17. 17. Timeline of Authors & Texts Homer, Odyssey (c. 750 BCE) Notice that the Hesiod, Theogony (c. 700 BCE) pre-historical Archilochus (c. 680–c. 645 BCE) authors and Semonides (c. 650 BCE) texts include Homeric Hymn to Aphrodite (c. 650 BCE) both epic and Sappho (c. 620–c.570 BCE) lyric poets. Simonides (c. 556 -468 BCE) Homeric Hymn to Demeter (c. 525 BCE) Xenophanes (c.570 – c.475 BCE)Pre-historical Pindar (c. 522–443 BCE) Herodotus (c. 484–c. 425 BCE) Historical Thucydides (c. 460 BC – c. 395 BCE)
  18. 18. So what happens to mythology after the Greeks invent history?
  19. 19. So what happens to mythology after the Greeks invent history? Mythology takes refuge in Greek tragedy!
  20. 20. Greek Tragedy• Plays that combine dramatic action with song and dance• For the Greeks, playwriting was a competitive activity• Plays were performed at the Dionysia, an annual festival in honor of Dionysus, the god of wine• The actors’ salaries were paid for by the public treasury• The singers, dancers, musicians, and costumes were paid for by a wealthy citizen called a choregos
  21. 21. We have complete plays by three Greek tragic playwrights• Aeschylus (c. 525–456 BCE)• Sophocles (c. 496–406 BCE)• Euripides (c. 480–406 BCE)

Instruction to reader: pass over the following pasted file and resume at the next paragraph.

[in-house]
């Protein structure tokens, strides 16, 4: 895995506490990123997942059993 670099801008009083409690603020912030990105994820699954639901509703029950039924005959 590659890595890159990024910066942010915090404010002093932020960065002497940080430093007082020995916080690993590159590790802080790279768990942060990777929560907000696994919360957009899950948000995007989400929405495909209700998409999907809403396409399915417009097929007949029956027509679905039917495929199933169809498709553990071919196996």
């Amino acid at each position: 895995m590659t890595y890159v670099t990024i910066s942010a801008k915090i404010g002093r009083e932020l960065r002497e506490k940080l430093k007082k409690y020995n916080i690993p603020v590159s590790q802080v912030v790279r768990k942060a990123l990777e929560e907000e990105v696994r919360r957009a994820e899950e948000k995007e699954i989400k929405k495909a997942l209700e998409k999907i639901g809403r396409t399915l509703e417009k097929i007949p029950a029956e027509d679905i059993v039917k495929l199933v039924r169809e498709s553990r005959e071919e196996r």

22. 22. Timeline of Authors & Texts Semonides (c. 650 BCE) Homeric Hymn to Aphrodite (c. 650 BCE) Notice where Sappho (c. 620–c.570 BCE) the Greek Simonides (c. 556 -468 BCE) tragic playwrights fall Homeric Hymn to Demeter (c. 525 BCE) on the pre- Xenophanes (c.570 – c.475 BCE) historical / Pindar (c. 522–443 BCE) historicalPre-historical Aeschylus (c. 525–456 BCE) timeline! Sophocles (c. 496–406 BCE) Historical Herodotus (c. 484–c. 425 BCE) Euripides (c. 480–406 BCE) Thucydides (c. 460 BC – c. 395 BCE)
  23. 23. Herakles: Identification• Author = Euripides – Greek – (c. 480–406 BCE)• Title = Herakles• Genre = Tragedy, tragic play, tragic drama
  24. 24. Upcoming Assigments• 3/13—Euripides, Herakles (in Grief Lessons)• 3/15—Overview of underworld myths – No assigned reading• 3/20—Euripides, Alkestis (in Grief Lessons)
  25. 25. Introduction toClassical Mythology Dr. Michael BroderUniversity of South Carolina March 15, 2012